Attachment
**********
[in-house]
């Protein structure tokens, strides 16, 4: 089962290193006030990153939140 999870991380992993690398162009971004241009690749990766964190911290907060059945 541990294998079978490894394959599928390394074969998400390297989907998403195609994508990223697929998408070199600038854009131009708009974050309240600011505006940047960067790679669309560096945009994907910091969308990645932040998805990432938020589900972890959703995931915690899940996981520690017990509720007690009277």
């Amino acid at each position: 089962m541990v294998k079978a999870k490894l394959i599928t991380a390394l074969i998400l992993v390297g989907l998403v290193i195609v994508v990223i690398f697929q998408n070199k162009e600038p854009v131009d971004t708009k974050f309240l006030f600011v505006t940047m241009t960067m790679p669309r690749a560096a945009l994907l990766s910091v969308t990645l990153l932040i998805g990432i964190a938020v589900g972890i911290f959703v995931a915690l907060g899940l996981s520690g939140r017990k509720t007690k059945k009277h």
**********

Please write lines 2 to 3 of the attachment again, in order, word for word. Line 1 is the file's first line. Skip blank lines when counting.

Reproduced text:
């Protein structure tokens, strides 16, 4: 089962290193006030990153939140 999870991380992993690398162009971004241009690749990766964190911290907060059945 541990294998079978490894394959599928390394074969998400390297989907998403195609994508990223697929998408070199600038854009131009708009974050309240600011505006940047960067790679669309560096945009994907910091969308990645932040998805990432938020589900972890959703995931915690899940996981520690017990509720007690009277």
């Amino acid at each position: 089962m541990v294998k079978a999870k490894l394959i599928t991380a390394l074969i998400l992993v390297g989907l998403v290193i195609v994508v990223i690398f697929q998408n070199k162009e600038p854009v131009d971004t708009k974050f309240l006030f600011v505006t940047m241009t960067m790679p669309r690749a560096a945009l994907l990766s910091v969308t990645l990153l932040i998805g990432i964190a938020v589900g972890i911290f959703v995931a915690l907060g899940l996981s520690g939140r017990k509720t007690k059945k009277h």